We live in an ever-changing world. As technology advances, making life arguably easier, systems and processes get adapted, amended, and in some cases replaced altogether. And we have to keep up or get left behind as our industry progresses.
I’m part of the generation that grew up without the internet; I was in my 20s before we got our first word-processer. Mobile phones were not on the horizon when I started out in the workplace, and I treated myself to a new LP to add to my collection every month or so.
Then came 8-track and cassette tapes, then CDs and now even large record stores like HMV have closed up shop, and we’re all using Google Play or Spotify. We walk into a room and speak to Google or Alexa asking for the lights to be turned on or for a weather forecast for the day.
My smartwatch just beeped, and I looked to see a Facebook update from a guest asking about a late availability booking. I sent a quick text to the manager on duty to check the property was good to go, then sent a response on FB Messenger to the guest. Three minutes later the place was booked, payment received, and the guest was packing for vacation.
That’s a far cry from where we were when I entered this business.
While I feel privileged to have been an onlooker and active participant in so much change in the past 40 years, it can be exhausting, and I completely understand when I hear people lamenting the good old days of vacation rentals.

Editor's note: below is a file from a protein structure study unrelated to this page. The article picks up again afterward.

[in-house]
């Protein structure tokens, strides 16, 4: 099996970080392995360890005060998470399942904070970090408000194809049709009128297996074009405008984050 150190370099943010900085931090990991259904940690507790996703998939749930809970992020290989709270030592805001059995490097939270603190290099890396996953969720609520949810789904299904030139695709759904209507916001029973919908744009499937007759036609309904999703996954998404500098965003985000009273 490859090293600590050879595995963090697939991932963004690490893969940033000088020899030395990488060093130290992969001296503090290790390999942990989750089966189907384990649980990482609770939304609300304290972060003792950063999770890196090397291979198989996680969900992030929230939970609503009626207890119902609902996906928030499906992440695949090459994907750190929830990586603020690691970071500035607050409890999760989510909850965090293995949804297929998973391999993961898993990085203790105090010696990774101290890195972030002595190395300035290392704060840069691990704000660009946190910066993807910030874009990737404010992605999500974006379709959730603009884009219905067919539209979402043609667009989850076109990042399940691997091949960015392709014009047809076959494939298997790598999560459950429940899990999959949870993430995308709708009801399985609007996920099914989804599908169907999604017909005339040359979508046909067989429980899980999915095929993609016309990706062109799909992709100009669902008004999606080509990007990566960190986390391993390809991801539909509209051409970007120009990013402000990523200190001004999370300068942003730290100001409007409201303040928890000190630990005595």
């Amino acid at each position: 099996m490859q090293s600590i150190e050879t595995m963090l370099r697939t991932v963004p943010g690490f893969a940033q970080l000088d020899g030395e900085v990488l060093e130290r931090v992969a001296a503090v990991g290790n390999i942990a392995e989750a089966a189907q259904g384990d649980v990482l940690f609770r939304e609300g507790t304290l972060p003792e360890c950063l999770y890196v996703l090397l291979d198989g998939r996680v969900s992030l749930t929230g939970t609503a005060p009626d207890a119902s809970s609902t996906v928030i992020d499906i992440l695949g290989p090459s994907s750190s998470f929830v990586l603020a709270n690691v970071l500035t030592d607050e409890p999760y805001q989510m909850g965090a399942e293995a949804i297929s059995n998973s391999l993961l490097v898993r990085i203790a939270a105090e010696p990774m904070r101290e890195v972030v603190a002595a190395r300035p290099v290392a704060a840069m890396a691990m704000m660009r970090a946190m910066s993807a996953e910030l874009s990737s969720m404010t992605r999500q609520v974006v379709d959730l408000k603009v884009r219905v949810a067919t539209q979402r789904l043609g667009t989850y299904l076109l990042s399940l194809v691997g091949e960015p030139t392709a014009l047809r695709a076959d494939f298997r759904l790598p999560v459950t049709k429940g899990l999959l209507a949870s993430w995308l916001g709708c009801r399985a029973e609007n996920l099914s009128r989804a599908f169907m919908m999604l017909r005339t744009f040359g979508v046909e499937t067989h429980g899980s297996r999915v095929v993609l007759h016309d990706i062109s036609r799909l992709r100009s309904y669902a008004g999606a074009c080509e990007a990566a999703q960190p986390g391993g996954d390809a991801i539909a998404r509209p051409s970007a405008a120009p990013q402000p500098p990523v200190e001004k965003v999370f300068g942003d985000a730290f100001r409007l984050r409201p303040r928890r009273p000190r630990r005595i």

Those were the days when you could speak with guests and strike up a relationship before they ever booked; you knew their children’s names, and they probably came back year after year.
For the most part, we’re done with that.
Guests don’t book a year in advance in most places anymore. They leave it to the last minute, want to book for a couple of nights rather than the traditional week, and would rather not speak to the owner at all. In fact, it’s much more like booking a hotel nowadays.
That said, as vacation rental owners, we need to get used to even more change coming our way because it’s going to be unrelenting. We can’t afford to be complacent, adopt a head-in-the-sand attitude, and hope it goes back to the way it was because it’s not going to happen, particularly in the following three areas.
Online Travel Agencies
We’ll see more change coming from the OTAs as competition in the market grows fiercer.
While it’s become a fairly common practice to rail against the unfairness of it all and hark back to “better” times, these billion-dollar industries have the upper hand when it comes to marketing our properties. They’re also constantly changing their practices, from cancellation policies to algorithms that determine where you appear in rankings.
As the OTAs jostle for the title of market leader, they’ll continue to make changes, test out the policies that work for their competitors, and tweak their systems along the way.
If you don’t pay attention to what’s going on, the first thing you might notice is a drop in inquiries, then a reduction in bookings. By the time you’ve gotten on board with the latest change, it might be too late to make a difference to your season.
Follow the Facebook groups where these things are discussed – often at length. You don’t need to respond, but you’ll learn a lot. The Hosting Journey is a popular group where many owners share their opinions and thoughts.
“It’s a cottage. What do they expect?”